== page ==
Play 06.10.14

Food For Thought: Peter Lydon

In the latest serving of inspiration at the Fold, writer and director, Peter Lydon, joined us for a screening of his new short film Dating Eliza, followed by a Q&A.

Having directed TV shows such as Mistresses and Shameless, and TV ads for Sky, to our very own ‘The Crate Escape’ for Carlsberg, Peter’s latest offering is a charming 12-minute film focusing on the character of Eliza and her unsettling relationship with her mother.

The film opens with an awkward encounter between Eliza and her date John, who she met on the internet. Moments later, Eliza’s parents turn up, leaving the two to improvise their newfound ‘relationship’ for the course of the film; making for some very entertaining viewing. Shortly after the screening, Peter discussed the filmmaking process and also touched upon his work in advertising…

Do you invent characters or are they inspired by people you know? 
It depends on the film I’m making. With short film, I just set off. I had the idea of the mother-daughter narrative and let the characters naturally come into play.
I started reliving conversations with my own mother, you let these voices talk to you to some extent.

How essential is the casting process to the films you make?
Casting is key; it’s a process I love. It’s where the work develops and evolves into something other than what it first was on a piece of paper. Half a dozen actresses auditioned for Eliza’s role but after a Skype audition with Selina Macdonald, I just knew right away she was perfect. I was happy with the script but even happier with the film. The actors lifted it and carved out these identities for the characters, which was amazing to watch.


 Why did you choose to set the film in a pub?
Tarantino once said that you should stick to one location, so I’ve tried this approach. My first film was shot in one location and every short film after that has followed the same style. I’ve filmed in a flat, café and now a pub. It’s something you can easily shoot in two days. The design inside the pub was great and felt right, we wanted to make sure we picked somewhere that had enough depth and character from every angle. Also the parking didn’t cost too much.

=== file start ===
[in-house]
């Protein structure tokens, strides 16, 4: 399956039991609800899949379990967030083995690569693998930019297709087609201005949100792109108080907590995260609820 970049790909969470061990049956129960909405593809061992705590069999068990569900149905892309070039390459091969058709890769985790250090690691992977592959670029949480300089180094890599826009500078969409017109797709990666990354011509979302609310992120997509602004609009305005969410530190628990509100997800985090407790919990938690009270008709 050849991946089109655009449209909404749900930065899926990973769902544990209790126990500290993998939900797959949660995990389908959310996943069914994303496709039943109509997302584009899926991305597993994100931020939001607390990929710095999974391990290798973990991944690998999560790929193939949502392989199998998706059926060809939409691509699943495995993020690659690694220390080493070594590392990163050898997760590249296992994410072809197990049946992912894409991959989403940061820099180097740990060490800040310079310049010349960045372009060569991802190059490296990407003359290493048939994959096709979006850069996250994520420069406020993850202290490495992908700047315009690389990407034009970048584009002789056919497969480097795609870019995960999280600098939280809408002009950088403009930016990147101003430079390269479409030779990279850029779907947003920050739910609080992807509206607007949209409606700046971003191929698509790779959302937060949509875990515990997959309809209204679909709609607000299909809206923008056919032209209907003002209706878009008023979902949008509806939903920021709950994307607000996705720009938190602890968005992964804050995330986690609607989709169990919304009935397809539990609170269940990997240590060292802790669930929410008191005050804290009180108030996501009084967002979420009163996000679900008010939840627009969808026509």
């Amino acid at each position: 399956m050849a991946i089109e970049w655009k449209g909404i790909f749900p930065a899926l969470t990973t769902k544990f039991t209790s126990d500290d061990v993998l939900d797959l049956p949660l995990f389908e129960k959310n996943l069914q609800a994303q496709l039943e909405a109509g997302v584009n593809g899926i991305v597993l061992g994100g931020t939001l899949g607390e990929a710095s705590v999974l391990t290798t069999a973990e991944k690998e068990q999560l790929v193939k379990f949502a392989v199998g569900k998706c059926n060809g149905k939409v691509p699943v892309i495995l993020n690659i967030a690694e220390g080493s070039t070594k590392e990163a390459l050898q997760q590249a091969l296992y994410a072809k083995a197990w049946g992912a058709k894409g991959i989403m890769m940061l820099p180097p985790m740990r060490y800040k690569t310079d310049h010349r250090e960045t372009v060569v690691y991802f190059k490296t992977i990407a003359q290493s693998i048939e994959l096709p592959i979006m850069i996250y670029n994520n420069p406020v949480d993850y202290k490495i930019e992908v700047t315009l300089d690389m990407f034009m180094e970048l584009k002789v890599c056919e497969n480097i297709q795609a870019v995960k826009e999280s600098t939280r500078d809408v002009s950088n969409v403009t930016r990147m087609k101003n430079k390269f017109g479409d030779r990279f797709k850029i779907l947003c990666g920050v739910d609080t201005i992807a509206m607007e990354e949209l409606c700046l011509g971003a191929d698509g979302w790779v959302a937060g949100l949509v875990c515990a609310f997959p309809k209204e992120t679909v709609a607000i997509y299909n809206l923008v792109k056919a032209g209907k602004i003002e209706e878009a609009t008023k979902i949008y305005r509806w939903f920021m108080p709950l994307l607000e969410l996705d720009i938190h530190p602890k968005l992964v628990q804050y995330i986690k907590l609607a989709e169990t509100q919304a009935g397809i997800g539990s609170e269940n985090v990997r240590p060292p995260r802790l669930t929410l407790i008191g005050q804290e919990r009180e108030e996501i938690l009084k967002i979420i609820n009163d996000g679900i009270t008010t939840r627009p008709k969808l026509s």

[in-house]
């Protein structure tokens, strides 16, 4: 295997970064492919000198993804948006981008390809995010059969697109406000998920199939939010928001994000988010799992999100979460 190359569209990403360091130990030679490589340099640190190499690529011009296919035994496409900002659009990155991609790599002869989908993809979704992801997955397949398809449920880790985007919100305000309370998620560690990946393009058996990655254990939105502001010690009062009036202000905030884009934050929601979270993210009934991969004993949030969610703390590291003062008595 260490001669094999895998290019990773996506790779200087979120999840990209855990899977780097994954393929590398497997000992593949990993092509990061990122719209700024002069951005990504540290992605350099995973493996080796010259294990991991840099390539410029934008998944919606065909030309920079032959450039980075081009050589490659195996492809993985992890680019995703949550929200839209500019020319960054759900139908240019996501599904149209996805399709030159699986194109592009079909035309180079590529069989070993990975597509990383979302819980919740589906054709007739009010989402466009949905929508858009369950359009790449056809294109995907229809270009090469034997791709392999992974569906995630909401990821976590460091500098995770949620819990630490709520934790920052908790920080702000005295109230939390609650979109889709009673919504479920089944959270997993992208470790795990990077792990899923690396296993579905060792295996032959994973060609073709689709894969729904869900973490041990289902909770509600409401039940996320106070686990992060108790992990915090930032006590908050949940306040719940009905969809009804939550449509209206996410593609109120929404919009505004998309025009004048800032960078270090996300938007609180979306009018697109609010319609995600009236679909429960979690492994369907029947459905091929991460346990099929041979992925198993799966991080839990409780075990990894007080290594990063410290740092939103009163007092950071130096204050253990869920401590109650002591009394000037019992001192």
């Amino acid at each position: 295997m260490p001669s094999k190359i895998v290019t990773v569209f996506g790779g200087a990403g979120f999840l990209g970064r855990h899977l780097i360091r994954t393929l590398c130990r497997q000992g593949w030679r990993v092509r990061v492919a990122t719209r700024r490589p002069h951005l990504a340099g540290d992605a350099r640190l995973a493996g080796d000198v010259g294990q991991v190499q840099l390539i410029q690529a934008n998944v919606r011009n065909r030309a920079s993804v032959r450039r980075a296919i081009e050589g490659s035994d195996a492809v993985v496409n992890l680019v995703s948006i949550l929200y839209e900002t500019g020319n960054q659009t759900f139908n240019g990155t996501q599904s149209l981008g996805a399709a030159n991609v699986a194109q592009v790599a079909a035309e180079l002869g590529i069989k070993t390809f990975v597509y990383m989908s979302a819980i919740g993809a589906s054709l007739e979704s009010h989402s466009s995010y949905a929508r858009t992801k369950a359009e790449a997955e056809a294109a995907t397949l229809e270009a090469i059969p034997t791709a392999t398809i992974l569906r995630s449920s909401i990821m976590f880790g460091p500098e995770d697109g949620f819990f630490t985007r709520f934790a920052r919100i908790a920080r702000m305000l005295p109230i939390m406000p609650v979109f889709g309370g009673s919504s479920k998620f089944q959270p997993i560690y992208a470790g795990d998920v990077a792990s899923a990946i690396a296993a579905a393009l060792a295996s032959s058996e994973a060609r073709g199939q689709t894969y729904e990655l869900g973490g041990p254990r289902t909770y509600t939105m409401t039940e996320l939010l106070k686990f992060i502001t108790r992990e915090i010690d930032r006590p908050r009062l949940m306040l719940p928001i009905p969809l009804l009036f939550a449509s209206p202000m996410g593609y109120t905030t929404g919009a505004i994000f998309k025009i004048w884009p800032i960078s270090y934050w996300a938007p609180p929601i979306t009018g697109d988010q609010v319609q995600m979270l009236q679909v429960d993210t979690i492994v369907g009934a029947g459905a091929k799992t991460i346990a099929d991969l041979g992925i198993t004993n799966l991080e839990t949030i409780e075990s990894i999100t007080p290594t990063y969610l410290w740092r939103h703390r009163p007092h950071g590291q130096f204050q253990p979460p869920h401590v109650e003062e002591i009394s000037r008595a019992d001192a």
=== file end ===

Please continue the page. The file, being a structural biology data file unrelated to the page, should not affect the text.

How has directing TV ads affected the way you direct fiction?
There’s fundamental differences, however the two strongly feed into each other. The focus on costume, performance and storytelling when making a TV ad, is also essential when doing short film. With both, you still have to pull people in and make them feel something.


What’s it like working with big names like Al Pacino and how much do you guide them on their performance?
You have to just get in there and have an opinion, you can’t let it daunt you. Working with Al was great, he’s a good guy and wants to enjoy the process and collaborate. I fed stuff in but didn’t direct as such. When I worked on a show with Ray Winston, it was a similar experience. You guide them, providing parameters to shape the performance. But then you also get others who really want to be directed, it all depends on the type of actor they are and how they enjoy working.

Once you’ve created your films, how do you get to people to see them?
By entering them into festivals like Sundance and Palm Springs. With Dating Eliza, the purpose is to launch it and to get people’s interest in the script, and if they like it, then they’ll take some interest in my other shorts.

A big thanks again to Peter and his team for taking the time out to host our latest Food for Thought session.

You can watch the trailer for Dating Eliza here.